My best guess would be using something like Psycopg2, but I've been unable to connect using the information from pgAdmin. Do I need to set up a more formal database than what I'm doing through pgAdmin to access it through other means? Is there an easy way of scraping the table information directly from the file without having to set up any kind of database? I don't have any experience trying to operate a database, so I could be going at things in a terribly backwards manner.

  6. #16
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    Quote Originally Posted by Phantasmal View Post
    Thanks for providing this. I have a general tech question for anyone hanging around who might have some related experience.

    Is there an easily available method of manipulating the database through Python to create a class structure for the match information? I've been able to look at the database through pgAdmin III, but I can't see a way I'd be able to use it to manipulate the data to the extent I've played around with my personal collection of API matches.

    My best guess would be using something like Psycopg2, but I've been unable to connect using the information from pgAdmin. Do I need to set up a more formal database than what I'm doing through pgAdmin to access it through other means? Is there an easy way of scraping the table information directly from the file without having to set up any kind of database? I don't have any experience trying to operate a database, so I could be going at things in a terribly backwards manner.
    • pgAdmin allows you to run SQL code - more useful for getting data than doing anything with it, but useful nonetheless!
    • Psycopg2 I've not used, but you should be able to connect to the database - if pgAdmin is working you have a database, so it must be a permission/password/firewall/etc issue; see if there's a log file somewhere which can help you troubleshoot.
    • If you're intending to do something web based in Python look into Django, the ORM is pretty easy to use and it's a good system for doing an entire website in. Personally I'd make sure you're on Python 2.7, but I believe the latest version is P3 compatible.


    Hope that helps!

  7. #17
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    It seems to have been a permission/password issue. We went through the SQL shell instead of trying to work through pgAdmin and managed to get things where the script will connect. It was definitely helpful to know that the database was actually working because it narrowed down the scope of possible problems.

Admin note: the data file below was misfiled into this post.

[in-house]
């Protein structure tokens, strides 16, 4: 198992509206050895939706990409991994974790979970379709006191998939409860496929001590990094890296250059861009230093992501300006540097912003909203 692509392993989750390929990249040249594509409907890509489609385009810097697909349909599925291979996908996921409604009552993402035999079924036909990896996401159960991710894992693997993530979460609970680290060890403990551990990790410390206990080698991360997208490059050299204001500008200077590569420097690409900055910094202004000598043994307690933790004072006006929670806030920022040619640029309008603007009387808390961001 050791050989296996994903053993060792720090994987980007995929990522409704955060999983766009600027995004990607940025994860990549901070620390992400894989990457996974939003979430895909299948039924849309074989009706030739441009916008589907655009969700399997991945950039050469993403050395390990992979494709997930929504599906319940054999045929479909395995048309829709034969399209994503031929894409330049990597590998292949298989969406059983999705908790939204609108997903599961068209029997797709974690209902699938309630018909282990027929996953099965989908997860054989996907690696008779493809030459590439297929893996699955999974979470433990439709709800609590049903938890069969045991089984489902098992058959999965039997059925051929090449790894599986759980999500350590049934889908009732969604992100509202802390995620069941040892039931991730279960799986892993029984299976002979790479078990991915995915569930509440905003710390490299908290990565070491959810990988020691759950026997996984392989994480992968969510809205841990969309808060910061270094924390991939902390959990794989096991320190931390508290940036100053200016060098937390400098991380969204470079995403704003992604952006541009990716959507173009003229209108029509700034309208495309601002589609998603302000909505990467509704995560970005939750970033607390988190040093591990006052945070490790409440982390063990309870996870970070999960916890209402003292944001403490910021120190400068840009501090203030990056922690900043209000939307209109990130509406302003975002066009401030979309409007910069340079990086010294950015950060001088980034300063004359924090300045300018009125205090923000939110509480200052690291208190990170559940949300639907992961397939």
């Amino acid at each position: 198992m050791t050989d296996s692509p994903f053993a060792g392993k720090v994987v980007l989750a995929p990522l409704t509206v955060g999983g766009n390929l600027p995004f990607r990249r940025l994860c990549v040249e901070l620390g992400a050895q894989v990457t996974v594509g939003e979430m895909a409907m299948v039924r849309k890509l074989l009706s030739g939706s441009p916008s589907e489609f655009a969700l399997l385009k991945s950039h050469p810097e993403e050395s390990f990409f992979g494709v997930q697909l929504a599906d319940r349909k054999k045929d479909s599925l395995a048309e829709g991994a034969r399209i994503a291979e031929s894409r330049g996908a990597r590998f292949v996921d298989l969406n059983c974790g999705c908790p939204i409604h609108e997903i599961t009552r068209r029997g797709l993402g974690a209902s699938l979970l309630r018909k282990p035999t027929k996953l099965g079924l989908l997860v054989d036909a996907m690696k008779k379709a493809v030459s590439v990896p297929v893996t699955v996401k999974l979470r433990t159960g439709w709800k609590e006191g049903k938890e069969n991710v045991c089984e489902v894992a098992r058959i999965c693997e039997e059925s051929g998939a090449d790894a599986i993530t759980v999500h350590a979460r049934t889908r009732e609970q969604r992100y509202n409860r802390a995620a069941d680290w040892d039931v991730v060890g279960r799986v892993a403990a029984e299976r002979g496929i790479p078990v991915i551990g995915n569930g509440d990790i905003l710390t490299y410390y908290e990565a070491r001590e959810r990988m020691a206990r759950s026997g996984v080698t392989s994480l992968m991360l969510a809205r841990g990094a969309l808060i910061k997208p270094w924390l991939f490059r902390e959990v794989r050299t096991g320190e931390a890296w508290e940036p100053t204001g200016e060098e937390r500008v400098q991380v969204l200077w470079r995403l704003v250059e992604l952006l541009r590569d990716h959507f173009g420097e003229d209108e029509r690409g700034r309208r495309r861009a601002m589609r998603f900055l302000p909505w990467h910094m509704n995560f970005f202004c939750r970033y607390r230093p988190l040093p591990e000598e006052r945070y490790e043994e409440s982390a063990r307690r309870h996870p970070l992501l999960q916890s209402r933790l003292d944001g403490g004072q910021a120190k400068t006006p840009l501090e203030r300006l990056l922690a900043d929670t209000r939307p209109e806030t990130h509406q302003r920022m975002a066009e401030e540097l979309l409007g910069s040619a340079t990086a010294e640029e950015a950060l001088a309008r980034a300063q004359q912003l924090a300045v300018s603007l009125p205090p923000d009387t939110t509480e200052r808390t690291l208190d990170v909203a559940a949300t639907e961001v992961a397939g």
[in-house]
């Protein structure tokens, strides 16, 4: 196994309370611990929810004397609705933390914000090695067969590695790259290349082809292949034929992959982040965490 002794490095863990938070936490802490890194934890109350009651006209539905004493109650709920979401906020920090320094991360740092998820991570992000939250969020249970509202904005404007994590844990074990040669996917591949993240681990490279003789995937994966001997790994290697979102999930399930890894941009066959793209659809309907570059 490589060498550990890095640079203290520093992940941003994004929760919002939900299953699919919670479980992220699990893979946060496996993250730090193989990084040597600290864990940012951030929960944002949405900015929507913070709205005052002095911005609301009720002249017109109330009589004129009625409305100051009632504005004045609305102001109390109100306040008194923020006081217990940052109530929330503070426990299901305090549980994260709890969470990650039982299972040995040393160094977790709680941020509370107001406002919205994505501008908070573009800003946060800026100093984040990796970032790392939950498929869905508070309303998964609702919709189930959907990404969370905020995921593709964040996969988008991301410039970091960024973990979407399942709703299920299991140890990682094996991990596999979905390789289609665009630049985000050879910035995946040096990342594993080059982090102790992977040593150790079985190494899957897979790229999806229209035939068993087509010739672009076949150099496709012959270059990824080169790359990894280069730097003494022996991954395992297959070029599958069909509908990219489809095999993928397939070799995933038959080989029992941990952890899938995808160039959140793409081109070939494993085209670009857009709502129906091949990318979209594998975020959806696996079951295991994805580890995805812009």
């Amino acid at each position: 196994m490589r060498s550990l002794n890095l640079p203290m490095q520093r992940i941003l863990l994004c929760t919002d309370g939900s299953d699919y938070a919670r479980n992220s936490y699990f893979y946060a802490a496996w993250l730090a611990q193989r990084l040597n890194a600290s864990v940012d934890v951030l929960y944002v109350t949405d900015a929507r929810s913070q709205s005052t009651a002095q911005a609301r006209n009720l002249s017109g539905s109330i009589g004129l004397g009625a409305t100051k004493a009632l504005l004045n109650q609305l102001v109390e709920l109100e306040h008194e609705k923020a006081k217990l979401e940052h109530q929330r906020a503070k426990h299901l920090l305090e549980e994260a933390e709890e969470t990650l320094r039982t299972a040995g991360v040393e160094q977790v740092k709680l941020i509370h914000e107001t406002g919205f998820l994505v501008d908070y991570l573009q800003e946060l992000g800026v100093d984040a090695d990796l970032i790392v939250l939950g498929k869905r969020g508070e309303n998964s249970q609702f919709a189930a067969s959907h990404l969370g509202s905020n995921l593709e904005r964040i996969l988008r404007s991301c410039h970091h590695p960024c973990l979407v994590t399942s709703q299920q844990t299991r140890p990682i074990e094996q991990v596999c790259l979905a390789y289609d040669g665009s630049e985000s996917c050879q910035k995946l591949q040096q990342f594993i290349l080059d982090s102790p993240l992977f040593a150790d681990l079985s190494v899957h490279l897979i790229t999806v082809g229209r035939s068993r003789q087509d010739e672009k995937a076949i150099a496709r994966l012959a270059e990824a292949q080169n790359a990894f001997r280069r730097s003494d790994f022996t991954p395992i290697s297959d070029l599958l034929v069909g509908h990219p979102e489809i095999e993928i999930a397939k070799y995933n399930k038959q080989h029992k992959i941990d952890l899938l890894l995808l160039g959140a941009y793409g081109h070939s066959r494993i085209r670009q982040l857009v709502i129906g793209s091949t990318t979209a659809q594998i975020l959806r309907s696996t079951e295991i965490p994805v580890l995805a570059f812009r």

I don't intend to do anything web based. I just do a bunch of measurements and calculations, and it's easiest for me to do them if I can convert your match data to the object class I've been using from the API. With the connection issues solved it's hopefully just a matter of reading and transferring the data.

  8. #18
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    Any thoughts on getting this into MySQL? I don't have anything special planned but if there is an easy way I'd be happy to play with it and see where it ends.

    I have downloaded the backup and imported in my local postgre db and then made an export with the parameter --inserts as stated at http://www.lightbox.ca/pg2mysql.php, then ran this pg2mysql.

    But its a big pain and at the end it didn't work completely, at some point during importing it into mysql it encountered an unexpected \z.

    I did mange to get all the 2,456,150 accounts but I had the error somewhere during match_players I believe.

    Not that that's important right now I have no way of automating it like this anyway.

    Any suggestions from OP or others are welcome, I think I won't be the only one wanting this in MySQL.

  9. #19
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    I don't have much experience with Postgres -> MySQL conversions, but we were previously storing this database using Sqlite and found http://kettle.pentaho.com/ to be a really good tool when we moved from Sqlite -> Postgres.

    One of the reasons we didn't go for MySQL is that there are some unicode gotchas, which would be a big issue for Dota 2 where people just love to put all sorts of weird symbols in their names. The names for the players for each game all go in match_players, so if I were to have a guess at the most likely cause of your issue then I'd pick that. I'm not sure what approach to suggest with testing and fixing this though. If you have access to the table creation SQL that is run as part of your migration, then you could check it to make sure that it's using appropriate UTF types on text.

  10. #20
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    It seems there are players with a \ in the name, like '\\\' is a value as name in the insert entry, that gives problems. Can't seem to fix it easily in the converter as it doesn't look at the values.

    Well thanks anyway I guess I'll check in on this later, see how it develops.